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Home arrow Opinion arrow Letters arrow Letters to the Editor March 01, 2011

Letters to the Editor March 01, 2011

Isn’t it time for Tea Party to tell us how to accomplish change?

As an independent voter I know it’s imperative that our government create a balanced budget based on revenue collected. However, in lieu of putting forth a platform or agenda explaining exactly how deep and where cuts would be made to the budget, it seems that Tea Party leaders like Karen Brooks (“Taxing us into serfdom,” Feb. 25) are ever-ready to show the deficiencies of current legislators and incite hatred.

C’mon, insinuating that Speaker of the Assembly John Perez coming from the 46th District of Los Angeles (bordering the City of Bell) has committed the same types of misuse of government funds committed by the city officials there that have been charged with those crimes is ludicrous.  Pointing out that Mr. Perez has received big contributions from unions is knowledge I can appreciate and will be helpful to voters in the 46th district on deciding how they will vote in the next election.

Bottom line is this; in conjunction with saying, “There will be no fiscal responsibility until all elected leaders, and the public employees unions who control this state, bring compensation and benefits to sustainable levels that are more in-line with the private sector,” I am earnestly waiting to hear from the Tea Party, or any other group, the words, “I can and here’s how.”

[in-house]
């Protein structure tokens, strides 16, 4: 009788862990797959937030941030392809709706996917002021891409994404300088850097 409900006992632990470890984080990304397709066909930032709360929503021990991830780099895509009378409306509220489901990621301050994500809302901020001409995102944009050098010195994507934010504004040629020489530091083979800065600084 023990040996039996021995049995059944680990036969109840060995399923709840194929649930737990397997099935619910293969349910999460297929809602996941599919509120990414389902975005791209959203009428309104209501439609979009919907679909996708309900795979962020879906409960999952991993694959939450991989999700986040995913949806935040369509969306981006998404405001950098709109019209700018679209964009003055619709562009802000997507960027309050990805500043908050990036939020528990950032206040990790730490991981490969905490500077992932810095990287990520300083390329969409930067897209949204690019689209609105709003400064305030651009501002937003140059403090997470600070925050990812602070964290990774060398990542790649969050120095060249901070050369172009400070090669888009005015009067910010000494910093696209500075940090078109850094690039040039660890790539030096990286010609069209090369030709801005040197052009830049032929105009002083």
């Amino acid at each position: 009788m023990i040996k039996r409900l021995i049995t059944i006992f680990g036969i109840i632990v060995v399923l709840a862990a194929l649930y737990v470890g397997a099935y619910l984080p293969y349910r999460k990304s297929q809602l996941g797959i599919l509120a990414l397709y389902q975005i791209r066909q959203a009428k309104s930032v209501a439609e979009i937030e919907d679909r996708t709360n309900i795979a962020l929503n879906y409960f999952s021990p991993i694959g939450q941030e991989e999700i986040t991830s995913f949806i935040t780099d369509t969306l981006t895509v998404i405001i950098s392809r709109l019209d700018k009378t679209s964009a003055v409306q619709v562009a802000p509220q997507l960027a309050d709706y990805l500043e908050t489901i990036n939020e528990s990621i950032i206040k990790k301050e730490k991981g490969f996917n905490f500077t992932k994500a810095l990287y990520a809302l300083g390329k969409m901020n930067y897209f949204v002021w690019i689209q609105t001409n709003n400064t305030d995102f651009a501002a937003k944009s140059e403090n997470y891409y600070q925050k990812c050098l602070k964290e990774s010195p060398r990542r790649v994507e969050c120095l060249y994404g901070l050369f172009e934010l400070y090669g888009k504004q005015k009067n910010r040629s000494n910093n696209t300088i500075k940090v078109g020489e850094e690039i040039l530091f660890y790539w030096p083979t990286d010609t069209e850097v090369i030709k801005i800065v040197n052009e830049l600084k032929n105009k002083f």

Cool it with the rhetoric, clearly explain your platform and spell out the needed reforms and budget cuts that you propose to institute.  Broad strokes are easy, but clear and concise leadership based on reality is desperately needed to keep this country strong and unified. 

Kevin Fallon

Crescent City

Thanks to utility for quick work when the power went out Sun.

 

On Sunday at approximately 7:15 a.m., the electric power went out in our neighborhood.

I telephoned Pacific Power to report the outage and contacted an actual human who took my address information and then informed me of the status of the power outage. The person explained that Pacific Power was aware of the outage and that it was working on getting the power back up and running. She also asked whether I would like a call back to verify that power had been restored.

The power was restored within a short period of time and I received a telephone call from Pacific Power verifying that the power had been restored.